Characters, Making Sure They Make Sense

Phantom Femme Courtesy of Hatton Cross Steampunk

I once read a ghost story of mine at a writer’s group.  The ghost dwelt within a bracelet and sought to kill women for the sake of stealing their men.  So as I finish reading this lady says, “I identify with the ghost.  I like her.”  Sick or sad as she sounded my heart soared.  My inhuman villain’s motivations came through as plausible and connected with the audience.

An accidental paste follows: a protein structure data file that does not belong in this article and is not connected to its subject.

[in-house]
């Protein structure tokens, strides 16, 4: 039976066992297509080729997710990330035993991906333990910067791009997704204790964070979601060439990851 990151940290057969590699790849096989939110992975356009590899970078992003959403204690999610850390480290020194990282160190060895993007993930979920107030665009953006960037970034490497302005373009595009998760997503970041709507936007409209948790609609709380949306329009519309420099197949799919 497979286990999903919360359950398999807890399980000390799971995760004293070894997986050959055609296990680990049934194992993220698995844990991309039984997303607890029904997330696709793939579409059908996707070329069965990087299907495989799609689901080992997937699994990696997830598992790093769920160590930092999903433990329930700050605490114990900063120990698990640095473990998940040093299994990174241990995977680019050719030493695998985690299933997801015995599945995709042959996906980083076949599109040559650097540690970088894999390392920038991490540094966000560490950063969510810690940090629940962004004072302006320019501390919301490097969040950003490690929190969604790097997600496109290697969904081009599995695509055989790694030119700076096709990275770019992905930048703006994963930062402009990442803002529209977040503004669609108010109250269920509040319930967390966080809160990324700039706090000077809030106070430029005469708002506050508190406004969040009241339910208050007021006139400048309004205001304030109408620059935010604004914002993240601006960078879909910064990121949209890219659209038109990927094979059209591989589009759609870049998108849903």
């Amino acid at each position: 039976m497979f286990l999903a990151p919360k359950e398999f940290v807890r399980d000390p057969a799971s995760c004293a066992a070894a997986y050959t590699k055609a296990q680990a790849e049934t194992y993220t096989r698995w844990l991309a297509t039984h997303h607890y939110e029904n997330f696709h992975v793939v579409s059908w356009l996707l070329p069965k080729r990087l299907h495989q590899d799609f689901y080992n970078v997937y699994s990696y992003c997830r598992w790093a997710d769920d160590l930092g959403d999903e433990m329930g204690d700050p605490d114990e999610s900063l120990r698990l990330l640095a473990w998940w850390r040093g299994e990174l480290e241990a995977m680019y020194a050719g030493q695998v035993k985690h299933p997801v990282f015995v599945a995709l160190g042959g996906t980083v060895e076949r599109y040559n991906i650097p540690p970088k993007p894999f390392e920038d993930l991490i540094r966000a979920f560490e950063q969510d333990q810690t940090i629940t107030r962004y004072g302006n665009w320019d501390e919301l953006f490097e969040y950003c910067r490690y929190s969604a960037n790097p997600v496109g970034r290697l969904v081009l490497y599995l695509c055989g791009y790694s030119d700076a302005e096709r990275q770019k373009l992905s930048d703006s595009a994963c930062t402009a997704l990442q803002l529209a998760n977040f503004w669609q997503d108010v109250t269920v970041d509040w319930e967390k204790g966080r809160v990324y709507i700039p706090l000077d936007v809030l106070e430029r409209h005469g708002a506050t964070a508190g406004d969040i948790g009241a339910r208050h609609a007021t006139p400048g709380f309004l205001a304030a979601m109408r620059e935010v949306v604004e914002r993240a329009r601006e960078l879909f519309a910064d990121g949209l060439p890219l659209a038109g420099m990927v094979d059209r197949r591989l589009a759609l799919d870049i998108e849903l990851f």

The male character in the ‘ghost story’ struggled with keeping his wife happy while seeking his own satisfaction in their bed.  While reading the same story to a different audience another woman opined, “Where do those kind of men live?  I don’t know any of those men.”  Odd to me considering whom I drew upon for the character that he’d seem less believable than the ghost.  Maybe this lady just hasn’t been hanging around the right men all her life.

Motivation that makes sense helps readers find some firm ground to stand on while traipsing through whatever imagined environments you write.  Motivation common to us all, bent in just the right way, by conceivable circumstances, make for lovable characters.

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